My First Time is a regular feature in which writers talk about virgin experiences in their writing and publishing careers, ranging from their first rejection to the moment of holding their first published book in their hands. Today's guest is Susan Woodring, author of the new novel Goliath (St. Martin’s Press) and the 2008 short story collection Springtime on Mars (Press 53). Ann Hood (author of The Red Thread) had this to say about Goliath: “Like a contemporary Winesburg, Ohio, Susan Woodring’s Goliath brings small town life beautifully, achingly alive. Sprinkled with marching bands, baseball, and parades, and a cast of southern characters who will charm the pants off you, Goliath is a memorable novel, written in a new memorable voice.” Woodring’s short fiction has appeared in Isotope, Passages North, turnrow, and Surreal South, among other anthologies and literary magazines. She currently lives in western North Carolina with her children and her husband. Visit her website here.
The First Time I Spoke with My Agent
on the Phone
on the Phone
First, it needs to be said: I am a special kind of freak.
Typical of writers, I am an introvert who cares passionately about people. I do. I love people. They amaze me. And not only from a writerly standpoint, but from a very human one. I take my kids to the park and a very old woman sits next to me on the bench. She observes the knitting on my lap and somehow connects that to a job she had serving lunch at an elementary school cafeteria fifty years ago. Her connections are hazy, but she is so dear, I want to hug her. I want to follow her home and sit in her living room and watch “Wheel of Fortune” with her. I want to do her laundry. Sweep her floor. I want to, in the least, ask for more. More about her life and the cafeteria and living in this town, my town, for the past eighty or so years. Tell me more, I want to say.
Another day, the cashier at Walmart looks so very tired, tells me it’s been crazy in there, it’s the end of the month when everyone and their brother is in there shopping away their paycheck, and I want to shut down her lane for her. I’m thinking about buying her a huge bag of peanut M&Ms because they’re my favorite, and I want to share that with her: the comfort of peanut M&Ms. I want to take her to the beach. Read to her. Somehow I know she is the most wonderful human being in the world—to be a cashier at Walmart on the state employees’ payday!—and it becomes crucially important, suddenly, for me to tell her so.
But, what do I do? Me, the special freak who loves people but has substantial deficits when it comes to actually talking to anyone? I tell the old woman, “Wow,” and turn my head back down to my knitting. My heart is pounding in my ears for all the things I want to say. And then, to the cashier at Walmart, I say, “I hope you’re getting off soon.” I’m too shy to buy her the M&Ms though I want to, dammit. I really, really do.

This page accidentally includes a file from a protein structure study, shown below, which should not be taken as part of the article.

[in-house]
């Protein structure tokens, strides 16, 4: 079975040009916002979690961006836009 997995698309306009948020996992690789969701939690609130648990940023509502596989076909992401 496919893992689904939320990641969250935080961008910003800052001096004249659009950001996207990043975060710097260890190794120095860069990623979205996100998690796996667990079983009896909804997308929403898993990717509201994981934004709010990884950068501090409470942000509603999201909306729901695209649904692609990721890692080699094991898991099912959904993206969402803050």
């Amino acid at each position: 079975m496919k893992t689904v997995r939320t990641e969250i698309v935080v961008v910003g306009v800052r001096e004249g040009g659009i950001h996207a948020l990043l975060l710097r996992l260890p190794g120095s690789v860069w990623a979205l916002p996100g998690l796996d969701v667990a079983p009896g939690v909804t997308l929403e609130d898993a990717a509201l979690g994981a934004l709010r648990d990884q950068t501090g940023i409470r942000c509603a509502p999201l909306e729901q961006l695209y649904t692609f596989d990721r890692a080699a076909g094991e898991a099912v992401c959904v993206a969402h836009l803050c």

I am like this everywhere. With the parents of my kids’ friends, with fellow townspeople I run into at the post office, with other writers and editors at conferences and workshops. I simply turn plain stupid.
You might guess that I was not at all prepared to participate in the kind of professional banter, the small talk and polite inquiries, necessary when The Call finally came. You would be right.
When the man who would be my agent calls for the first time, I am grateful to tears, to ecstatic, nearly orgasmic leaps of joy at his offer to represent my novel. But instead of imparting some reasonable-sized morsel of my gratitude, I instead tell him how very sad I was at the passing of Michael Jackson.
This book, my Goliath, that I didn’t know if it was worth anything or not. This book that only two other people had read before this man, this man talking to me now on the phone. This man who is on my shortlist of agents I’d love, love, love to have. This man who is in the process of helping me make my dreams come true, telling me how much he likes my book…and I’m talking Michael Jackson.
What I mean to say, of course, is how pleased I am by his interest in my work and how thrilled I am by his offer. I mean to speak eloquently and intelligently (or, at least, intelligibly) about the themes in the book, the characters, the setting. The current state of publishing and the market and submission possibilities and the like.
I blabber on and on about all these truly stupid things, and finally, he says, “Does this mean you accept my offer of representation?”
In my world, “Wow” means “Tell me more,” “I hope you’re getting off soon,” means “May I buy you a bag of M&Ms?” and, “Michael Jackson is dead,” means, “Yes. Represent me. Please. And thank you. Thank you, thank you, thank you.”
It’s been a few years, and I’m still an idiot on the phone with him, and with my editor, but they are both gracious and really wonderful people who listen politely to my yammering and to my um…um…um. They have become experts at getting out the information from me that they actually need, and they’re both good-humored and very patient about the whole ridiculous process. God bless them both.
And God bless the very old woman at the park who interpreted my “Wow,” rightly and talked on. About seat-belts and other changes in our world. Who, rising to leave, said she had enjoyed talking with me. And the cashier at Walmart who smiled at my meager comment about her getting off work soon. Maybe she heard my attempt at sympathy for her and her long, hard day even if the M&Ms thing didn’t translate.